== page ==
Church and state have been legally separate since 1905. In 2002, about 83% to 88% of the population were nominally Roman Catholic, but church officials claim that very few are practicing members of the church. About 2% were Protestant, mostly Calvinist or Lutheran. Muslims (mostly North African workers) make up about 7% to 8%. Jews and Baha'is each made up about 1%. About 4% subscribed to no religion at all.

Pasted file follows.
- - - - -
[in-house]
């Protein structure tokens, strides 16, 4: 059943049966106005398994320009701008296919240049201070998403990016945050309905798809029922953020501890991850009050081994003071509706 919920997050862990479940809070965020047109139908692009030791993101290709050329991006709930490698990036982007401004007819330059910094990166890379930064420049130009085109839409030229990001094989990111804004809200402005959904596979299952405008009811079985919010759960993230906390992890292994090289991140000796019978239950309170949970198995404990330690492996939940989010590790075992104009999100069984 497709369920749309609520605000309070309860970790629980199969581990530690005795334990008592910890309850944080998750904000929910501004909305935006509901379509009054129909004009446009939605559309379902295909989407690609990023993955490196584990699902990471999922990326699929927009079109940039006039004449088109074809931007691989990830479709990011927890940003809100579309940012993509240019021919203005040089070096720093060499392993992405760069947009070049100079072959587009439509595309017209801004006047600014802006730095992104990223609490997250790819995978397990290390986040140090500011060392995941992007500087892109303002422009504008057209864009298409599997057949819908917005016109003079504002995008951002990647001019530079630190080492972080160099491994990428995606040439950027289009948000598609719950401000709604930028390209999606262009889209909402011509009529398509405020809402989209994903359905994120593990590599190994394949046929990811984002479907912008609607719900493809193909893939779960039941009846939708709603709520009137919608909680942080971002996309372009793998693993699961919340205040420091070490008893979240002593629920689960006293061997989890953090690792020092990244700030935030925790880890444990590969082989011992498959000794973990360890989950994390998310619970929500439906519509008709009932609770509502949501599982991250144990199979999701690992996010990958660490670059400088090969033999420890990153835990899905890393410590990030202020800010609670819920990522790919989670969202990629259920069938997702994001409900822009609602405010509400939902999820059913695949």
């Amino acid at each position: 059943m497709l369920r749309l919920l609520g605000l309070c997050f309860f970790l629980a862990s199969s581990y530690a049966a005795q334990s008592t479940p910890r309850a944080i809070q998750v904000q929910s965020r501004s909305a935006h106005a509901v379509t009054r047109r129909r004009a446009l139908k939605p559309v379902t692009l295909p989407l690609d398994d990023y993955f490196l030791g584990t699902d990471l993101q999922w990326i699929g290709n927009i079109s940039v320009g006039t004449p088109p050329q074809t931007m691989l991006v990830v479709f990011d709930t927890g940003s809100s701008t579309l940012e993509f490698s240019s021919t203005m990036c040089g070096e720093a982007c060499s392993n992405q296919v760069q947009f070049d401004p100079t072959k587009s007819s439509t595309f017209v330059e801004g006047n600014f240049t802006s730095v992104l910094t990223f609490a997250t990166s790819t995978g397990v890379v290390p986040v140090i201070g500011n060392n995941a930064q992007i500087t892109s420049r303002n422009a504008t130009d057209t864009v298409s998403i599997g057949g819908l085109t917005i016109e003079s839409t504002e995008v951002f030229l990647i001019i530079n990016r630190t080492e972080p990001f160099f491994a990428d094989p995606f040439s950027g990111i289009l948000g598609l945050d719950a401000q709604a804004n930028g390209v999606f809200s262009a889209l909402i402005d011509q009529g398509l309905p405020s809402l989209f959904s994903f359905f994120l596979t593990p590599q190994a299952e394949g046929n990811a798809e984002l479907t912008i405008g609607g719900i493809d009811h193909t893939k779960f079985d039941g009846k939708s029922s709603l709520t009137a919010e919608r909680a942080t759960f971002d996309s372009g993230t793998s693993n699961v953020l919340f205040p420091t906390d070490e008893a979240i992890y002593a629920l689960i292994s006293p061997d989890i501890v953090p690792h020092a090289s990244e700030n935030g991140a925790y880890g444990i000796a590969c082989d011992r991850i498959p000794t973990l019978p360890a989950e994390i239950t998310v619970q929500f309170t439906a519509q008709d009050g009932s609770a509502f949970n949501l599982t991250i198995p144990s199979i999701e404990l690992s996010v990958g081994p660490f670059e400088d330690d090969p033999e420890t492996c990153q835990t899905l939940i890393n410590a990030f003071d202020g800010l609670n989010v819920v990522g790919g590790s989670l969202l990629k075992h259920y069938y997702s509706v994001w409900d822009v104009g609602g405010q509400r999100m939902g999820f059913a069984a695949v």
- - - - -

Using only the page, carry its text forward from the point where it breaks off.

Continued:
The French Jewish community is one of the largest in the world, along with those in the US, Israel, and the former USSR; more than half are immigrants from North Africa. The 600,000 to 700,000 members are divided between Reform, Conservative, and Orthodox groups. Jews have enjoyed full rights of citizenship in France since 1791, and the emancipation of Central European Jewry was accomplished, to a large extent, by the armies of Napoleon Bonaparte. Anti-Semitism became a flaming issue during the Dreyfus affair in the late 1890s; in the 1980s, principal French synagogues were under police guard because of a wave of attacks by international terrorists.